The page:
'Chronic' Warwick teacher absenteeism is at 39%
Warwick teacher absenteeism is on a par with teacher absenteeism in public schools statewide, which runs ahead of teacher absenteeism nationally and about twice the absenteeism of charter schoolteachers.
According to data requested of the Warwick school administration, 39 percent of Warwick teachers were “chronically absent,” with 10 or more absences in the last academic year. Excluded from this data are professional/workshop days, conference days and field trips.
This compares to 38 percent teacher absenteeism in public schools elsewhere across the state and 17 percent absenteeism in Rhode Island charter schools, according to a report released last month by the Thomas B. Fordham Institute. Nationally, the report found 28 percent of teachers in traditional public schools are chronically absent compared with 10 percent of charter schoolteachers.
Digging into the Warwick numbers, 48 teachers were absent for 60 or more school days; 32 were absent for 70 or more days; 19 were absent for 80 or more days and 11 were absent for 90 or more days. In total, 867 Warwick teachers took 12,292 days of sick leave last academic year.
“Why would we hold schools to account for the attendance of their students but not of their own teachers? How can anyone expect students to learn when their teachers are absent? Like everyone else, educators occasionally have to miss work. They get the flu, too. And anyone who has never actually taught would be wise not to underestimate the challenges that teachers face, especially in high-poverty schools and those with many at-risk children,” Amber M. Northern and Michael J. Petrilli write in an introduction to the Fordham study.
The study finds that school districts with collective bargaining agreements experience higher rates of absenteeism than charter schools that generally operate without collective bargaining agreements.
“Overall, these results suggest that the high chronic absenteeism rates we observe for teachers in traditional public schools are at least partly attributable to the generous leave policies enshrined in state laws and local collective bargaining agreements—and that the chronic absenteeism rate in many places could be reduced without exploiting teachers,” reads the report.
The study also found that, on average, US workers are entitled to approximately 8 days of sick leave per year, observing, “Yet, despite the fact that the typical school year is only 180 days (or about 20–25 percent shorter than the typical work year in other industries), teachers in traditional public schools are entitled to an average of 12 sick and personal days.”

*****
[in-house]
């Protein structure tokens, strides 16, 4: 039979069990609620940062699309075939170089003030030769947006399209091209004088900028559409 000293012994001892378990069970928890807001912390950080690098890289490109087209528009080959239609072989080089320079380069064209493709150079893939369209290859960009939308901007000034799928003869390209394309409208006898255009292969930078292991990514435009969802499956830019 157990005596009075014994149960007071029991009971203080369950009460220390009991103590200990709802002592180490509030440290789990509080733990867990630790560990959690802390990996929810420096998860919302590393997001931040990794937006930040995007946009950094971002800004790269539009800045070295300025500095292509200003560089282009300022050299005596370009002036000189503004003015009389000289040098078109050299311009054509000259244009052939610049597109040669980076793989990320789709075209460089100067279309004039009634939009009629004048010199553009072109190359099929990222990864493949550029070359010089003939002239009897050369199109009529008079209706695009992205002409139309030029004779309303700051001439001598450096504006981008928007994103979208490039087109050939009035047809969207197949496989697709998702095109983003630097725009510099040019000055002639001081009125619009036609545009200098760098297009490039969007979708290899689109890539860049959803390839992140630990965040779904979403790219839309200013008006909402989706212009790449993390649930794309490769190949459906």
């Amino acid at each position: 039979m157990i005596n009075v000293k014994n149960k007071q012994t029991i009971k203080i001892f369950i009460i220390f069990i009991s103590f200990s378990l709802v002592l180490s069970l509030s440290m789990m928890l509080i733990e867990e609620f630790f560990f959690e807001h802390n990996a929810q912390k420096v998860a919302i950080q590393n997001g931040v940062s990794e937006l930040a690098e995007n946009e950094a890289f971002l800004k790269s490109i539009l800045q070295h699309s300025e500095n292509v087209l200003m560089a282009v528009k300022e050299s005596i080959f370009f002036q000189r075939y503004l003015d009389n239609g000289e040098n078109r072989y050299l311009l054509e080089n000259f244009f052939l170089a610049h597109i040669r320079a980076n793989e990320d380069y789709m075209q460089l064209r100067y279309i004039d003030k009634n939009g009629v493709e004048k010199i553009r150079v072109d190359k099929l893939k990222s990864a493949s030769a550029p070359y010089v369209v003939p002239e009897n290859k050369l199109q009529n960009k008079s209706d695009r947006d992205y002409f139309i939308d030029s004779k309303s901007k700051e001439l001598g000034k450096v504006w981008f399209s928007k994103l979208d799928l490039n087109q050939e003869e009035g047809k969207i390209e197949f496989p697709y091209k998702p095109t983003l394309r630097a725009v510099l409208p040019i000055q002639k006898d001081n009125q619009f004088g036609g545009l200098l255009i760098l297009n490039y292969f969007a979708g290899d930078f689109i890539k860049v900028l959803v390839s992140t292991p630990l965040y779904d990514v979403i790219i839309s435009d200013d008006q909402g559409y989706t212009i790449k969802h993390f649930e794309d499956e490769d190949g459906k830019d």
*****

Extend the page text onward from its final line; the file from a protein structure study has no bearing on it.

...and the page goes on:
Under the teacher contract that expired in August 2015, Warwick teachers are entitled to 90 paid sick days a year. That provision of the contract has been a bone of contention with some members of the School Committee, with Eugene Nadeau especially vocal. According to Superintendent Philip Thornton, the number of paid sick days was an issue raised during interest arbitration hearings.
“We do have an absenteeism problem,” Thornton said Wednesday. He said the issue of absenteeism and sick days was raised during interest arbitration and that he is reserving comments until the final arbitration report is rendered.
The final report of the arbitrator is expected to be released soon, but according to the “leanings” provided the administration and union, the 90 sick leave days remain unchanged.
In a statement, Warwick Teachers Union President Darlene Netcoh said, “Although the 90-day sick leave provision is a controversial number of sick days, it is not out of line with other districts. Coventry has 80, and Cranston has 75 with the ability to have 75 more if someone needs those days.”
“In Warwick, the number of sick days prevents the district from firing someone who is catastrophically ill. Also, teachers in Warwick have to pay for their sick days at the end of the year. The average number of teacher absences a year is just that – an average. That number includes teachers who are never absent and those who are absent due to serious, long-term illnesses.”
Katherine J. Duncanson, Executive Director of Human Resources for Warwick Schools cautioned, “Not everyone who takes it [sick time] abuses it.” She noted that teachers recovering from illnesses or undergoing treatments might have compromised immune systems, “and don’t want to be in front of a classroom full of kids.” She noted that teachers get “legal days” which would cover jury duty and other legal matters as well as five bereavement days for immediate family members, three days for grandparents and one day for other relatives. Maternity leave is six weeks from delivery and eight weeks after a cesarean delivery.
Thornton said the department closely monitors teacher absences, noting that chronic teacher absenteeism runs higher than absenteeism among administrators, which was 12 percent for last year. Warwick Independent School Employee chronic absenteeism – 10 or more days a year – is 41 percent. WISE employees receive 15 sick days per year. They can accumulate unused sick time up to 115 days. WISE members are paid out for 30 percent of the accumulated sick leave at retirement at a rate of $30/day. For example, if an employee has accumulated 100 sick days at the time of his/her retirement, he/she would be paid $30 for 33 1/3 days ($999).
“The most important thing in school is having the student and the teacher in school. Substitutes [teachers] are not the same thing,” Thornton said.
According to the Fordham study, “Several studies have examined the relationship between teacher absenteeism and pupil achievement and found a strong connection. In fact, there appears to be a one-to-one relationship: a ten-day increase in teacher absence results in at least a ten-day learning loss for students.”